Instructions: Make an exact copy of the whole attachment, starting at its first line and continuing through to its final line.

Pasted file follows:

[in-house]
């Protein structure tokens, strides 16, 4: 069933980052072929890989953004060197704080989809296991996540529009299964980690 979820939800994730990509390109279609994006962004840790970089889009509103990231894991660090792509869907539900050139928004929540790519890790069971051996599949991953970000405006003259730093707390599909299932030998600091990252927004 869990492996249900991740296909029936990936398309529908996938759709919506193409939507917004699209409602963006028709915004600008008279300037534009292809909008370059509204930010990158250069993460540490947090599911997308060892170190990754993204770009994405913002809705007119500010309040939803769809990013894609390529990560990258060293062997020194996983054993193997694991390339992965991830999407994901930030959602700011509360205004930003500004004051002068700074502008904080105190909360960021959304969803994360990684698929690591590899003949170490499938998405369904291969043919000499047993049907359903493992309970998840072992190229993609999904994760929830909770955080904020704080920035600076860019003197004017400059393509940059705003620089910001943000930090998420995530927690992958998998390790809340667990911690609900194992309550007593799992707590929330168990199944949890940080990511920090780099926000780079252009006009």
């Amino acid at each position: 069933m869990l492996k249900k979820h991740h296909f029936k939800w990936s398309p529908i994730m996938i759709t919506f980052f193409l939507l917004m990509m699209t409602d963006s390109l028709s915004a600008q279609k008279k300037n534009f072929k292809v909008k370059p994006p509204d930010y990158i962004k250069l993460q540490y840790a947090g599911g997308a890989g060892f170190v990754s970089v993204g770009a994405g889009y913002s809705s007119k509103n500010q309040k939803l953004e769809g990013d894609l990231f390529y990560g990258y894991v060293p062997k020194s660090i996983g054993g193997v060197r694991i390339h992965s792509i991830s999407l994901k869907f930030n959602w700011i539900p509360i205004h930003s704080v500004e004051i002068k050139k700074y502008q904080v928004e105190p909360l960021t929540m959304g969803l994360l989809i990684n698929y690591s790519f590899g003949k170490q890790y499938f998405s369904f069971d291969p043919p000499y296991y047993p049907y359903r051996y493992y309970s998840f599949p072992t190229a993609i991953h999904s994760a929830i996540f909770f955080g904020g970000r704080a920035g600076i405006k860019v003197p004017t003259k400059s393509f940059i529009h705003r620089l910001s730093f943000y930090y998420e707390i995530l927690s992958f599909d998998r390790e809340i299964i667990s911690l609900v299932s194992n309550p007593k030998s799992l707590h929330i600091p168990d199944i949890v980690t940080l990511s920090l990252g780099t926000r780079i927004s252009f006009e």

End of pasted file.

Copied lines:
[in-house]
């Protein structure tokens, strides 16, 4: 069933980052072929890989953004060197704080989809296991996540529009299964980690 979820939800994730990509390109279609994006962004840790970089889009509103990231894991660090792509869907539900050139928004929540790519890790069971051996599949991953970000405006003259730093707390599909299932030998600091990252927004 869990492996249900991740296909029936990936398309529908996938759709919506193409939507917004699209409602963006028709915004600008008279300037534009292809909008370059509204930010990158250069993460540490947090599911997308060892170190990754993204770009994405913002809705007119500010309040939803769809990013894609390529990560990258060293062997020194996983054993193997694991390339992965991830999407994901930030959602700011509360205004930003500004004051002068700074502008904080105190909360960021959304969803994360990684698929690591590899003949170490499938998405369904291969043919000499047993049907359903493992309970998840072992190229993609999904994760929830909770955080904020704080920035600076860019003197004017400059393509940059705003620089910001943000930090998420995530927690992958998998390790809340667990911690609900194992309550007593799992707590929330168990199944949890940080990511920090780099926000780079252009006009």
């Amino acid at each position: 069933m869990l492996k249900k979820h991740h296909f029936k939800w990936s398309p529908i994730m996938i759709t919506f980052f193409l939507l917004m990509m699209t409602d963006s390109l028709s915004a600008q279609k008279k300037n534009f072929k292809v909008k370059p994006p509204d930010y990158i962004k250069l993460q540490y840790a947090g599911g997308a890989g060892f170190v990754s970089v993204g770009a994405g889009y913002s809705s007119k509103n500010q309040k939803l953004e769809g990013d894609l990231f390529y990560g990258y894991v060293p062997k020194s660090i996983g054993g193997v060197r694991i390339h992965s792509i991830s999407l994901k869907f930030n959602w700011i539900p509360i205004h930003s704080v500004e004051i002068k050139k700074y502008q904080v928004e105190p909360l960021t929540m959304g969803l994360l989809i990684n698929y690591s790519f590899g003949k170490q890790y499938f998405s369904f069971d291969p043919p000499y296991y047993p049907y359903r051996y493992y309970s998840f599949p072992t190229a993609i991953h999904s994760a929830i996540f909770f955080g904020g970000r704080a920035g600076i405006k860019v003197p004017t003259k400059s393509f940059i529009h705003r620089l910001s730093f943000y930090y998420e707390i995530l927690s992958f599909d998998r390790e809340i299964i667990s911690l609900v299932s194992n309550p007593k030998s799992l707590h929330i600091p168990d199944i949890v980690t940080l990511s920090l990252g780099t926000r780079i927004s252009f006009e």